'My life in comedy is futile' | Lewis Schaffer chooses his comedy influences

'My life in comedy is futile'

Lewis Schaffer chooses his comedy influences

Picasso said: 'Good artists copy, great artists steal'.

These are the comedians who influenced me. Okay, I stole their acts. I stole their comic personas. I don't think they've noticed. I wouldn't be where I am without them. Where am I? Who am I? Help.

Don Rickles

He was my favourite comedian as a kid in New York. He reminded me of people that I knew, only more so: sneering, insulting, fearless yet you could see his fear sometimes. He insulted his target then told the guy he loved him. I do that and do the opposite, too. Watch the video - he's kissing Frank Sinatra! I also kiss my audience.

​Jack Benny

Before Don Rickles there was Jack Benny. His was failure comedy. He isn't the funny one but the funny happens all around him and happens because of him. 'Your money or your life,' he is asked by a mugger. He pauses. 'I'm thinking it over!' He is the brunt of the joke. The facilitator of comedy. He isn't trying to be funny. He is trying to be taken seriously. I want to be taken seriously. It's a tragedy.

​Lenny Bruce

Everything I say is stolen from Lenny Bruce because he said everything and said it first. He went places he shouldn't have gone. Every time I cross the line I remember that Lenny Bruce has already crossed it. My life in comedy is futile.

Richard Pryor

OMG. Is he saying that? Is he talking about his burnt skin being scraped off in the hospital? The next time I hear someone pontificating that there are subjects where no humour can be found, I think of Richard Pryor. With Lenny Bruce, the greatest ever.

Joan Rivers

Desperate. No other comic reaches to out an audience like her. She would be in their laps if she could. She's like Judy Garland or Liza Minnelli - if you don't pay attention to her she's gonna die. Even when she's insulting people she still wants them to love her. She reminds me of my mother. She reminds me of me.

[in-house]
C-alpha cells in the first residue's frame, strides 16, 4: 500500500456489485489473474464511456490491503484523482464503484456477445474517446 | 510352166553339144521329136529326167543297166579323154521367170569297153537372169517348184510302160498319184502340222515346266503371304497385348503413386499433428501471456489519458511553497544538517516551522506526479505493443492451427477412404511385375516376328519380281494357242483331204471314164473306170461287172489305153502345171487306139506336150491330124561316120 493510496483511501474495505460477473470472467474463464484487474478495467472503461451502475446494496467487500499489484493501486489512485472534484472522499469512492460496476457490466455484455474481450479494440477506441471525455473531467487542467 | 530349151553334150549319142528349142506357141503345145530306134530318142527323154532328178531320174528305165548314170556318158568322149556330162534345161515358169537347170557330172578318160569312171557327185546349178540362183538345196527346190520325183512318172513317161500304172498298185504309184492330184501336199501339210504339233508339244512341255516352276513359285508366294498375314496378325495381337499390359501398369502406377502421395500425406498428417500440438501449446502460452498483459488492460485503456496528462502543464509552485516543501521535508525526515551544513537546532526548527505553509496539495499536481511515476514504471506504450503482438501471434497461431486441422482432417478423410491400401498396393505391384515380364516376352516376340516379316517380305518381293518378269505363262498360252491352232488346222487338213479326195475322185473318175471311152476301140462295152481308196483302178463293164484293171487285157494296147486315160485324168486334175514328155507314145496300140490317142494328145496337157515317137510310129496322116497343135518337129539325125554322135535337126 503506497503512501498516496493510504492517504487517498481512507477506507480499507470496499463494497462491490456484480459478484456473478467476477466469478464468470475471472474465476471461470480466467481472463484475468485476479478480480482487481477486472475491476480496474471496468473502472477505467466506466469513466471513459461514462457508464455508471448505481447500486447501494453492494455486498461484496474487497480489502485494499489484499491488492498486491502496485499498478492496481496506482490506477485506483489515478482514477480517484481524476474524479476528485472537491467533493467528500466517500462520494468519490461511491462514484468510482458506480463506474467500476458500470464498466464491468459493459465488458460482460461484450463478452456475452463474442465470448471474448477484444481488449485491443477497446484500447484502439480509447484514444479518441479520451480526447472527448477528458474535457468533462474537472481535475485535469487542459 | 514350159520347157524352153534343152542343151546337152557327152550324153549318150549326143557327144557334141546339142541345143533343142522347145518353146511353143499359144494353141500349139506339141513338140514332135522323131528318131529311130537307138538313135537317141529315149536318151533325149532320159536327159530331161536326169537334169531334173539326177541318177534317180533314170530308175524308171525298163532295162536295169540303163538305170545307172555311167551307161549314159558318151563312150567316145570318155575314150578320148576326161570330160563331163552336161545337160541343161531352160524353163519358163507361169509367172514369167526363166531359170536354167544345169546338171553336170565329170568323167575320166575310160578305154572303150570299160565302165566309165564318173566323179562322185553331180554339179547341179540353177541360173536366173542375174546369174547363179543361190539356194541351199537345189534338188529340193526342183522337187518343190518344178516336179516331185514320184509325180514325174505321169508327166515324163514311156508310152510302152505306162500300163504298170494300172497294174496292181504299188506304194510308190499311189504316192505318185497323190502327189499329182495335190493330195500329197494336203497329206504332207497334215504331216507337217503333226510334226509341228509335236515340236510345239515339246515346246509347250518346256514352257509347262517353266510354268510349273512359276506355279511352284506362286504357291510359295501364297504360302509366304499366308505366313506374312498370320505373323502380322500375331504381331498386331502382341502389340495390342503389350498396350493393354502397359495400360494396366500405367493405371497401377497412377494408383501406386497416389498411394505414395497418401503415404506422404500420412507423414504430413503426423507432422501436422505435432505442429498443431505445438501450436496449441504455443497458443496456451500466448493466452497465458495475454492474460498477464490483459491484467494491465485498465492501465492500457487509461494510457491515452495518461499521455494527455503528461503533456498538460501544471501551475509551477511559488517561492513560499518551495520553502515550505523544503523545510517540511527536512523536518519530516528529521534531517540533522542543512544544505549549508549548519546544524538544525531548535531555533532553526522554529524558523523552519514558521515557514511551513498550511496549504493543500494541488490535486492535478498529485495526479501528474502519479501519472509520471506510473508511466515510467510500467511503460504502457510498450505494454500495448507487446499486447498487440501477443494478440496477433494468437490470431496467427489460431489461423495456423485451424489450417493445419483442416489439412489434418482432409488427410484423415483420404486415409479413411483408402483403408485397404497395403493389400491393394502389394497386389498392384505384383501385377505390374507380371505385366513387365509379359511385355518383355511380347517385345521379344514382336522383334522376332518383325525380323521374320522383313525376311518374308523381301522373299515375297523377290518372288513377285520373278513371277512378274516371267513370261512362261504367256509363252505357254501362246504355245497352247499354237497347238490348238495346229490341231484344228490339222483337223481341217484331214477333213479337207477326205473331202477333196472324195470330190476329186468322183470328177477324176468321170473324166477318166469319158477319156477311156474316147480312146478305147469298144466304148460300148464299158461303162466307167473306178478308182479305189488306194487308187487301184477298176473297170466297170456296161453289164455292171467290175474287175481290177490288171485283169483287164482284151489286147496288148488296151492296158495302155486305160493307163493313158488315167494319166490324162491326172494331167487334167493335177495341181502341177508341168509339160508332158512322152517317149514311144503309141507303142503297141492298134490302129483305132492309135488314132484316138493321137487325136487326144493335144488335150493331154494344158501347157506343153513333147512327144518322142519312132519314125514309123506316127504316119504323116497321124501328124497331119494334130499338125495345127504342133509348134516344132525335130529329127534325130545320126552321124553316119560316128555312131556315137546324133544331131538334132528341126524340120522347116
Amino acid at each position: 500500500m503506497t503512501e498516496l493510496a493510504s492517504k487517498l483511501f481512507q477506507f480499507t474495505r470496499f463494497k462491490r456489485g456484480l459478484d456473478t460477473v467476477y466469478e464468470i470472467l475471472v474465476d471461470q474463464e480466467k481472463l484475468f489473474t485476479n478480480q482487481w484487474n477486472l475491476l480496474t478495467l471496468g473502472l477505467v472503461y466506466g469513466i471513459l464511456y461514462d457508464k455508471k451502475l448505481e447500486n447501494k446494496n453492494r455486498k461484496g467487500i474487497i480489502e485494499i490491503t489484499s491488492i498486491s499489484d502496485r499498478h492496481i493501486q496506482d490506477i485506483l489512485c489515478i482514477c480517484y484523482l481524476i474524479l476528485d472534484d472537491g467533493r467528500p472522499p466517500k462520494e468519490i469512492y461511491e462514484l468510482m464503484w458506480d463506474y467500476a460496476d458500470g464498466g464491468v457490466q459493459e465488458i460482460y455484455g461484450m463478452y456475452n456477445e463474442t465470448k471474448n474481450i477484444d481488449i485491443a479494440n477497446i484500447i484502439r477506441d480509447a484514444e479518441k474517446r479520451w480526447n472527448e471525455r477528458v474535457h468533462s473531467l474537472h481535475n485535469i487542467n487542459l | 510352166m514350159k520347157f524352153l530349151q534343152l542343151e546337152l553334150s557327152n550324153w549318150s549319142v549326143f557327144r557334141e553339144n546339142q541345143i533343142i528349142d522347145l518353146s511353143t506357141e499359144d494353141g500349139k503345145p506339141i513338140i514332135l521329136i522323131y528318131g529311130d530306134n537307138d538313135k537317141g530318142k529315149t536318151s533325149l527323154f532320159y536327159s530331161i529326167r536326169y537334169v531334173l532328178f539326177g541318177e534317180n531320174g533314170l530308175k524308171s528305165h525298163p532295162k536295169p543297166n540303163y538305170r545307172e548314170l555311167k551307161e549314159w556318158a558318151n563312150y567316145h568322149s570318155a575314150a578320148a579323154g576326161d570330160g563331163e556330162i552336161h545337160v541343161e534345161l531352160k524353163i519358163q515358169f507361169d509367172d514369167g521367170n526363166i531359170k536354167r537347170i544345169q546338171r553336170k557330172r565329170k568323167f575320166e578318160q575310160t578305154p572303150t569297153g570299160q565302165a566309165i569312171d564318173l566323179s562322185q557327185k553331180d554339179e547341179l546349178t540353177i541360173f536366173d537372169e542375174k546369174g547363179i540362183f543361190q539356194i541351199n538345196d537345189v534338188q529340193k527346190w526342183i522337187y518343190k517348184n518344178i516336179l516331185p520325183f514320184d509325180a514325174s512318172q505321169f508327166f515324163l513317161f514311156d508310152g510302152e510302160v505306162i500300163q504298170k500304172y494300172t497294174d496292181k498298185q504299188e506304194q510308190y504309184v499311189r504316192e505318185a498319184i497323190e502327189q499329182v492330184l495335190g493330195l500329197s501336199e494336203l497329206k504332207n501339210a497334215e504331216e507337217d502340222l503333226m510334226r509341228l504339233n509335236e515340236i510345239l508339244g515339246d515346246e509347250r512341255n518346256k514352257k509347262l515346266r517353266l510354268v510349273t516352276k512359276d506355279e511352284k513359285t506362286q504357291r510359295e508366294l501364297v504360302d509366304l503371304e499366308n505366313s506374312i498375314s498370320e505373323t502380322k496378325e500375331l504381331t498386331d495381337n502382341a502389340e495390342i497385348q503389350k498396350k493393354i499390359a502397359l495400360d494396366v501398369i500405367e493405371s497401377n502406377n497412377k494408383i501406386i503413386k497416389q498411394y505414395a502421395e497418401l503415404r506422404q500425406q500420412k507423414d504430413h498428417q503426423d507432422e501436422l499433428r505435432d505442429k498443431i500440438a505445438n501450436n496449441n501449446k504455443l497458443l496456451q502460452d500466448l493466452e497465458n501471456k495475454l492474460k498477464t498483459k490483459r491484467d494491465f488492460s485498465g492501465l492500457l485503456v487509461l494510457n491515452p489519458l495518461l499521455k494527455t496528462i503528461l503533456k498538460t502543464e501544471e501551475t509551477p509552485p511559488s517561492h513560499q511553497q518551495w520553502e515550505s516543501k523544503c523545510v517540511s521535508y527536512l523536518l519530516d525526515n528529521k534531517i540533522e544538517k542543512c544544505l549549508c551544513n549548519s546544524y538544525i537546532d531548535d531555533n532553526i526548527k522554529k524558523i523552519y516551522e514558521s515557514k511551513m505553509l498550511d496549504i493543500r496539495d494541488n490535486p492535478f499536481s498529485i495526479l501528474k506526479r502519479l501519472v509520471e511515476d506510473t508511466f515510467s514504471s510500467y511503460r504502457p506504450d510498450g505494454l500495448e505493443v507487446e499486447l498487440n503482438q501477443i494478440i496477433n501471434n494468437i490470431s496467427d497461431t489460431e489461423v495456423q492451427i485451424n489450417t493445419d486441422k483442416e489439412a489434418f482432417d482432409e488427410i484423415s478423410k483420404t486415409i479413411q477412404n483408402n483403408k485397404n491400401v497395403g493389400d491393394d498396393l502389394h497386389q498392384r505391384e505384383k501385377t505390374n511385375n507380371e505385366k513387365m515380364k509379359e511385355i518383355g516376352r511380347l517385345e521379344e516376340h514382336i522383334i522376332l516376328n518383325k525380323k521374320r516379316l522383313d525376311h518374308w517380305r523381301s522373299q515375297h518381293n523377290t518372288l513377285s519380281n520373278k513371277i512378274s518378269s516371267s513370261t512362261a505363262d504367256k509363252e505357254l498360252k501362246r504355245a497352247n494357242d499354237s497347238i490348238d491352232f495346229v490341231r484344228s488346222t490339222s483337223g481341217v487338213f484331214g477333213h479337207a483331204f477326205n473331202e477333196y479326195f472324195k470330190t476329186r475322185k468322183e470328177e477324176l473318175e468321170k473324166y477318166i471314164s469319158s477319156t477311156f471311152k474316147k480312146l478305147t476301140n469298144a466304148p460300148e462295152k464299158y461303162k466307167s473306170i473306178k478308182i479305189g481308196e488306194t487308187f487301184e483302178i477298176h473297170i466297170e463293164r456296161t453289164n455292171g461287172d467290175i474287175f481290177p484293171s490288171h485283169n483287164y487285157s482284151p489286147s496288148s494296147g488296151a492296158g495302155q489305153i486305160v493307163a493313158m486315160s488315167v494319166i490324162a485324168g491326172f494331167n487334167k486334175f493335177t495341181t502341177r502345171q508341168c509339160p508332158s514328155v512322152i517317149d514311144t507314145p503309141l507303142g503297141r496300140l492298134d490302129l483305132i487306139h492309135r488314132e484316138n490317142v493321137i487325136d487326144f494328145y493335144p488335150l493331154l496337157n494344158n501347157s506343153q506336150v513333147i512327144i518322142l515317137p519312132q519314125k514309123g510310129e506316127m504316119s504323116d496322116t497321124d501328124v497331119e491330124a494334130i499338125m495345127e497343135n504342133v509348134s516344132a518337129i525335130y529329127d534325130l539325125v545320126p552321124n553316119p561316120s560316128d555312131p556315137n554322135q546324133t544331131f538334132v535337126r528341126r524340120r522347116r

​Sam Kinison

I watch his videos now and I don't see many jokes. I do get the emotion. I felt his pain when he spoke about broken marriage and this was even before I was married. Bill Hicks, Andrew Dice Clay, and Dennis Leary had attitude. Kinison had emotion. He gave me the freedom to feel and express pain. He was the first screaming, angry white man of comedy which is still my favourite style of comedy.

​Al Lubel

I saw him on The Tonight Show and he did a bit about his name where he repeated it over and over. I was an advertising space salesman at the time and it struck a cord. When I started comedy in 1993 and didn't have many jokes I would just repeat my name. Not in one bit, but in between every sentence. He is one of the funniest people alive.

​Dave Attell

Before Attell, jokes were directed at other people. Attell made himself the subject of a joke. He was the creep, the failure, the loser. In this clip he's suggesting that global warming doesn't exist because maybe he works for an oil company. His style changed the style of New York comedy and thus all comedy. I call it 'first person, extreme'. I watch him and think 'why bother?'

Tommy Cooper

The comedy has little to do with the jokes or the magic. I watched the video of him dying on stage - and I knew he was dying - I was watching him dying and still I laughed cause everything he did was funny. I felt bad about laughing. You can see the panic and the pathos and the failure. One of my favourites anywhere.

Stewart Lee

I like him because he put my show in his Top Ten list for 2015 and called me a 'genius Jew'. He's my favourite British comic. I can listen to him over and over - he's hypnotic. He takes a premise to its illogical extreme through repetition. Nothing he says is true and and everything he says can be denied, yet it all is true. He is the Philip Glass of comics. Genius.

Lewis Schaffer is Free until Famous is at the Museum of Comedy from December 8 to 21 (7pm on the 8th and 16th, 8pm other nights), priced £10. Details.

Published: 3 Dec 2015

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